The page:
“It’s been 25 years since The Mommyheads emerged from the creative think tank of an NYU dorm room with a four-song 7-inch EP called Magumbo Meatpie produced by underground rock icon Wharton Tiers and flexing a sound that was once described as a combination of XTC, James Brown and Pussy Galore. A quarter century later, Adam Elk and his quirky quartet continue to make some of the most enjoyable, melodic indie rock that’s just beyond the perimeter of Pitchfork’s circle of hip with one of the strongest albums of their collective career. Vulnerable Boy(released July 17) is by far their most adventurous work yet, one that strips away the scrappy promise of their salad days to reveal a deft sense of musicianship and intuitive ear for pop melody that comes across like Todd Rundgren if he had recorded Runt with his prog rock band Utopia and was then later covered in its entirety by Elvis Costello and the Imposters. Here’s to another 25 years of power pop magic from this most underrated group. (RH)”

Read it here.

mommyheads review at dagger ‘zine

•August 6, 2012 • Leave a Comment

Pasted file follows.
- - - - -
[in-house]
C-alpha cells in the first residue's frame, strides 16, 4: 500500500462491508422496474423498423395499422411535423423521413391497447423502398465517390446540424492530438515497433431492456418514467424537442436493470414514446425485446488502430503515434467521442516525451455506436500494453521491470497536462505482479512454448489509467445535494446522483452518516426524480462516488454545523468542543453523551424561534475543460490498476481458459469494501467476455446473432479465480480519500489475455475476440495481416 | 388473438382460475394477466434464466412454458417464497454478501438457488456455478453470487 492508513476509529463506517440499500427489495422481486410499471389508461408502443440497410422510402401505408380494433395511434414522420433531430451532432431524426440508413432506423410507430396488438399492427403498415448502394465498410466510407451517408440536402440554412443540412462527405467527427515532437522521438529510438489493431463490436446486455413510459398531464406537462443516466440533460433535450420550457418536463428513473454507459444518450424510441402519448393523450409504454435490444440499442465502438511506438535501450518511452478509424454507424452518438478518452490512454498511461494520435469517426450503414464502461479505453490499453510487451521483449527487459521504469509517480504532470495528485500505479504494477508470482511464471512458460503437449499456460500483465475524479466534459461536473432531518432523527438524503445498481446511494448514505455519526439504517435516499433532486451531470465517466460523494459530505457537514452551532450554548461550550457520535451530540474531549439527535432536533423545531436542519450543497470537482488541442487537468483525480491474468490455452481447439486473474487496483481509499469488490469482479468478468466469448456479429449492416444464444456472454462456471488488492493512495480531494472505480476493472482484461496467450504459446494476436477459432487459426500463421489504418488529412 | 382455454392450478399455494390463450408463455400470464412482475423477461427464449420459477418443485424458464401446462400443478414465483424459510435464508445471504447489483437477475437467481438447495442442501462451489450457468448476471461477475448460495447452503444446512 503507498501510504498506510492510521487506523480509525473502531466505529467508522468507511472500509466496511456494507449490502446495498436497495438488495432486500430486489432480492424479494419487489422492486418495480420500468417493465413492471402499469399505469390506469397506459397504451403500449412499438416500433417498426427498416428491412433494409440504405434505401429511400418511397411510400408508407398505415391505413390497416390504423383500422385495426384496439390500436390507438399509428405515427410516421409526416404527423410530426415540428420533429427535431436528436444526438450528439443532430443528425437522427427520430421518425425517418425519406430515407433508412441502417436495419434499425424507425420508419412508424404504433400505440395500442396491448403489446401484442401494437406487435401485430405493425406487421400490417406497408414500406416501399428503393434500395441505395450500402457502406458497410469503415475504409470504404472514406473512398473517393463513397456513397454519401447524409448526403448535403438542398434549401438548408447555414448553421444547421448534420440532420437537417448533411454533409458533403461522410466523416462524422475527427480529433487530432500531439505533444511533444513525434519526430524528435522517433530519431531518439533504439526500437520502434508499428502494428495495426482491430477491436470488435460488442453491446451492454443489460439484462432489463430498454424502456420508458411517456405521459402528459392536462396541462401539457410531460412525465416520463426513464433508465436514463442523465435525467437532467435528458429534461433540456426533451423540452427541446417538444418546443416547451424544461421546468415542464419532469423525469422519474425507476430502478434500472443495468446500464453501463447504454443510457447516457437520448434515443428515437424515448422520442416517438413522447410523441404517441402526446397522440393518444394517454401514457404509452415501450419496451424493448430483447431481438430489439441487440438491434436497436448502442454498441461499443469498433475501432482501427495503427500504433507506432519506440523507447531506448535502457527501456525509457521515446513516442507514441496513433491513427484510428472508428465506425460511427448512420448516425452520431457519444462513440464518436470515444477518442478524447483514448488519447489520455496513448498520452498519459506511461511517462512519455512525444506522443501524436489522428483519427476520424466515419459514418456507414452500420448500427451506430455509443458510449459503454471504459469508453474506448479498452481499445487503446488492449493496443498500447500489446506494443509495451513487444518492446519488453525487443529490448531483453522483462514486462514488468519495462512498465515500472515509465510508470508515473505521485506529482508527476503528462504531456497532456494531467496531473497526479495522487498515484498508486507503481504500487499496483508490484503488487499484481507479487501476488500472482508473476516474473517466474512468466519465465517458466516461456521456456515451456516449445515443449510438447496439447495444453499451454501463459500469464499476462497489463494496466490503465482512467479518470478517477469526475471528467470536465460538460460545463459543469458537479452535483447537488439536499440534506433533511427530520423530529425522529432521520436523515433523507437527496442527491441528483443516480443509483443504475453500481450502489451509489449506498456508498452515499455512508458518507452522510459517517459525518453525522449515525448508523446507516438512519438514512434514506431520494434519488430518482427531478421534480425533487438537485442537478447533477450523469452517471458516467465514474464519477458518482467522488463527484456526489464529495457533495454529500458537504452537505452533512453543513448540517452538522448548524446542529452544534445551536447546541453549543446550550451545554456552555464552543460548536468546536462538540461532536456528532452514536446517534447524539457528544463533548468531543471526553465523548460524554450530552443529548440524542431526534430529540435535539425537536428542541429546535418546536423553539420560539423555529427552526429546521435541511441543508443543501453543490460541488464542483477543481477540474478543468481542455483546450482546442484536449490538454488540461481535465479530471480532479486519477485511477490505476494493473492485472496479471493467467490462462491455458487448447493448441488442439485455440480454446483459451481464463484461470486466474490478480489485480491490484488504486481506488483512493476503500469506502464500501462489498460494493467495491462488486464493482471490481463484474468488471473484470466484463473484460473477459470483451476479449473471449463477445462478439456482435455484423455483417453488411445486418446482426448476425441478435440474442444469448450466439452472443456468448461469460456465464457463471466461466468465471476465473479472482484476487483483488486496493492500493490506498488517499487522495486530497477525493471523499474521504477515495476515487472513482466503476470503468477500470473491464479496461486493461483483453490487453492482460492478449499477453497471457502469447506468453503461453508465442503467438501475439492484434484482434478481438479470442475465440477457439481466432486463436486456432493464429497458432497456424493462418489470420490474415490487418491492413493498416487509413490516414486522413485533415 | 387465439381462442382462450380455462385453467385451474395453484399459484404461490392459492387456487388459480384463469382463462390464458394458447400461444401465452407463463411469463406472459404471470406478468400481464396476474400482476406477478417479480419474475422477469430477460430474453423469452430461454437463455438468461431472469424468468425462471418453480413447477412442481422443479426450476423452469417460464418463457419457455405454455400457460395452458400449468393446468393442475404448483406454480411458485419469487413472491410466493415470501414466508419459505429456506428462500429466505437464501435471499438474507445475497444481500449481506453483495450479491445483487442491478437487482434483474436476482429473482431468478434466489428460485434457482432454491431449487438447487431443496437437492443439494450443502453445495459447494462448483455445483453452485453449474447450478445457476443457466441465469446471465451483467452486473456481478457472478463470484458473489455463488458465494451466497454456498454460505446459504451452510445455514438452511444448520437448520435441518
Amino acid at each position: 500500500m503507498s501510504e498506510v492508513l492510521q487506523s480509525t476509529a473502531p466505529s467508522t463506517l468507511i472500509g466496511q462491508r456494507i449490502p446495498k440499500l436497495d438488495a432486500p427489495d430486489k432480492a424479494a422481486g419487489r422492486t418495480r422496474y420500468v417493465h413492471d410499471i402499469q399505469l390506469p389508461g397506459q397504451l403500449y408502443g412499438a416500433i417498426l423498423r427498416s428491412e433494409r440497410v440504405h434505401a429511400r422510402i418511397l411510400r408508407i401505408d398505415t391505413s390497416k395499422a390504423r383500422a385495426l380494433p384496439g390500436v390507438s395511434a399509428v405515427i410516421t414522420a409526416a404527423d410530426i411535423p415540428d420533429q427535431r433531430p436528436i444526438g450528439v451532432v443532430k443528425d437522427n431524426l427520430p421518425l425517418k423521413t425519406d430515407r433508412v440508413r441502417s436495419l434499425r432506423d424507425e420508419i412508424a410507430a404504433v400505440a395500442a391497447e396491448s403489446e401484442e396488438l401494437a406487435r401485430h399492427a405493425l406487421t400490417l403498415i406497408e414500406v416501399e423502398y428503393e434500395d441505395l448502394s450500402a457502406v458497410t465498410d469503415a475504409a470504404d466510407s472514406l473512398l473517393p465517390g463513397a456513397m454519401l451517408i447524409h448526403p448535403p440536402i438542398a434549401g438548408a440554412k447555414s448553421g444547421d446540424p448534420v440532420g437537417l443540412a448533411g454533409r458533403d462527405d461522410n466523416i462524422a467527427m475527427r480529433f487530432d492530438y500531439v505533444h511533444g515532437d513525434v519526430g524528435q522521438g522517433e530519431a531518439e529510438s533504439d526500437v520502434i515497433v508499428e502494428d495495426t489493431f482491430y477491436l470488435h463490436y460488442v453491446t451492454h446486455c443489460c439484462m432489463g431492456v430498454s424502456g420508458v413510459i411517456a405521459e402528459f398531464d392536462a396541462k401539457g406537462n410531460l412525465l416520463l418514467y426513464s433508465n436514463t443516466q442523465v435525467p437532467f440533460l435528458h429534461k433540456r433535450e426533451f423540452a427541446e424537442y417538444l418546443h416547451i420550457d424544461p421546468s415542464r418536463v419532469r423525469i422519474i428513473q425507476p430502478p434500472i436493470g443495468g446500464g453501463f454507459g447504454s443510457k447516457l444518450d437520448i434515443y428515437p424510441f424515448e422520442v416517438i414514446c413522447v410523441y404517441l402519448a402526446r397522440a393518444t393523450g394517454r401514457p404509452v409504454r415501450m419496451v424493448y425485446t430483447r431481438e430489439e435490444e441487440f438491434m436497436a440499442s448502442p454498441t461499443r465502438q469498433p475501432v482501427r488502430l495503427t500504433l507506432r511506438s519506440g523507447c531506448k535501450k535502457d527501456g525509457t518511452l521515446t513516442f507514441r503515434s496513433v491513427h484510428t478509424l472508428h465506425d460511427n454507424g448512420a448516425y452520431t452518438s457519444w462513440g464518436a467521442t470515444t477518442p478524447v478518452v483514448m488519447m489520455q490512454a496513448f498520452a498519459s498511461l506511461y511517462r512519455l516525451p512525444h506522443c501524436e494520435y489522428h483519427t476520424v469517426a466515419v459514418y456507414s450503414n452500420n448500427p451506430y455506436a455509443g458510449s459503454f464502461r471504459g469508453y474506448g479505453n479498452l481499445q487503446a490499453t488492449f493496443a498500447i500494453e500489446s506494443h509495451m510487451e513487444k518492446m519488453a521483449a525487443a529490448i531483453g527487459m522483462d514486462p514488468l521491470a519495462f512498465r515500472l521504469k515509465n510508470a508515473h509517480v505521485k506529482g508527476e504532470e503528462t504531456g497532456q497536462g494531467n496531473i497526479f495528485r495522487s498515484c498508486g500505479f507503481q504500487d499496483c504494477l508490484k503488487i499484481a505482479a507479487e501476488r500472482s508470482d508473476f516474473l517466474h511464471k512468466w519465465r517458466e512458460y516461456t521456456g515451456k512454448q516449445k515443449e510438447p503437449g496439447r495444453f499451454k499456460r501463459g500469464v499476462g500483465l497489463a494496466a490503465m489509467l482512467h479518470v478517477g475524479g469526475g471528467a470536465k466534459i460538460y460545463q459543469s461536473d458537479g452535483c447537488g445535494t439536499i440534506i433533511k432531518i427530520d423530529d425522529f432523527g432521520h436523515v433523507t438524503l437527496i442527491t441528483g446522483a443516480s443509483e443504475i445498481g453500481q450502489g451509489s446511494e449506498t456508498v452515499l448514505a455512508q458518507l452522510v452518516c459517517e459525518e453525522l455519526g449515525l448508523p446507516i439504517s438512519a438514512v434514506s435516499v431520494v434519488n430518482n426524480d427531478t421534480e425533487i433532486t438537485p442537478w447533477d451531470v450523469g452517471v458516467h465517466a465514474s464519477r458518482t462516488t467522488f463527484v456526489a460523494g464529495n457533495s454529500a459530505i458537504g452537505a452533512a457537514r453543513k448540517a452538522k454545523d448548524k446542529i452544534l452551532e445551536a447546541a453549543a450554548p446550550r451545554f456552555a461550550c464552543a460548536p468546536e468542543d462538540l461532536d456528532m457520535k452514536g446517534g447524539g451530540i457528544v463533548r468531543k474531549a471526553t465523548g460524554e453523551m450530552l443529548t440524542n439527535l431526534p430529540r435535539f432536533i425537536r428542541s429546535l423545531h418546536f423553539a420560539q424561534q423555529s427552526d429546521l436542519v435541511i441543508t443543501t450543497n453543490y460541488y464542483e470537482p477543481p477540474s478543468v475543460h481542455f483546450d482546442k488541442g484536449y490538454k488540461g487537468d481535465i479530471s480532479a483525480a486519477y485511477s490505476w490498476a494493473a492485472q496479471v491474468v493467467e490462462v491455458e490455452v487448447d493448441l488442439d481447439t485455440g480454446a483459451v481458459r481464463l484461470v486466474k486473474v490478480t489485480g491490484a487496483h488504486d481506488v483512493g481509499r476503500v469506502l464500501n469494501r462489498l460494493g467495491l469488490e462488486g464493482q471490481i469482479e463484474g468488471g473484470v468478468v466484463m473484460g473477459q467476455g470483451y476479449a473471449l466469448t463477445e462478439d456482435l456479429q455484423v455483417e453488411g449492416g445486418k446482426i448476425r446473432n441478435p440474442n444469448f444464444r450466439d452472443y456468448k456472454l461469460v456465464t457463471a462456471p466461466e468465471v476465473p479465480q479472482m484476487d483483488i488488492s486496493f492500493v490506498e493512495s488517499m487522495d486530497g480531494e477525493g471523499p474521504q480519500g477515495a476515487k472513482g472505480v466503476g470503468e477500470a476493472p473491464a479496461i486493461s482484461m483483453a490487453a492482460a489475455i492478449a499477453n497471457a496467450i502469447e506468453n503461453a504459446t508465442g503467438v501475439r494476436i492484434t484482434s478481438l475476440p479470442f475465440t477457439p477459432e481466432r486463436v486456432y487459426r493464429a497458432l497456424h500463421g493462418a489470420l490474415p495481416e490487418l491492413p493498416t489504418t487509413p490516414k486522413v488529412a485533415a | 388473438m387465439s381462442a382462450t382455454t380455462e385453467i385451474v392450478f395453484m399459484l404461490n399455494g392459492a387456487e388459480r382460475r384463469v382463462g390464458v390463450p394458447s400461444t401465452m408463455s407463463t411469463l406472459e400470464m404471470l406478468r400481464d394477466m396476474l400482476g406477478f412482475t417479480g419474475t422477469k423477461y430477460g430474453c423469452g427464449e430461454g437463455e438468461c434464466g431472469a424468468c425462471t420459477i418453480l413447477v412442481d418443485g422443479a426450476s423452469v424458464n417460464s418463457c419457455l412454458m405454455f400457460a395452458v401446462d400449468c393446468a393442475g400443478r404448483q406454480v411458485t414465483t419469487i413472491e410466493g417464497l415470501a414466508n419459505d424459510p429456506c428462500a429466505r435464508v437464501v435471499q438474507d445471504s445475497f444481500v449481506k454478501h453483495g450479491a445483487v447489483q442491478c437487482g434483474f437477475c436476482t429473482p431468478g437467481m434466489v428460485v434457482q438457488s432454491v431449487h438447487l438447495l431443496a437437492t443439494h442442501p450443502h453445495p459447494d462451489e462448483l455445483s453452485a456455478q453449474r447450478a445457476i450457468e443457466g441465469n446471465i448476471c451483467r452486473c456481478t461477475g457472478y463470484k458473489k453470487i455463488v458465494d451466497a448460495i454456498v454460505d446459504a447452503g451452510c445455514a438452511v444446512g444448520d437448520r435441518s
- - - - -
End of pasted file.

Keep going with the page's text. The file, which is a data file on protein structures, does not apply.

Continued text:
Our love for Dagger ‘Zine is pretty well-documented; their willingness to cover the tiniest indie releases with the same emphasis as the biggest indie labels without a second thought shows a depth of understanding and love of indie music that many of today’s mainstream indie zines clearly miss.  Interviewing The 65’s or, umm, me, alongside icons like Bob Fay, Lisa Fancher or Tara Key just shows how, in the eyes of Dagger, what’s important about music is not what label releases it or how much hype accompanies it, but how much they like it.  In the Dagger universe, music is judged by how good it is, not by how hip it is.

We strongly urge you to visit Dagger online every Sunday, and get your hands on their print editions whenever possible.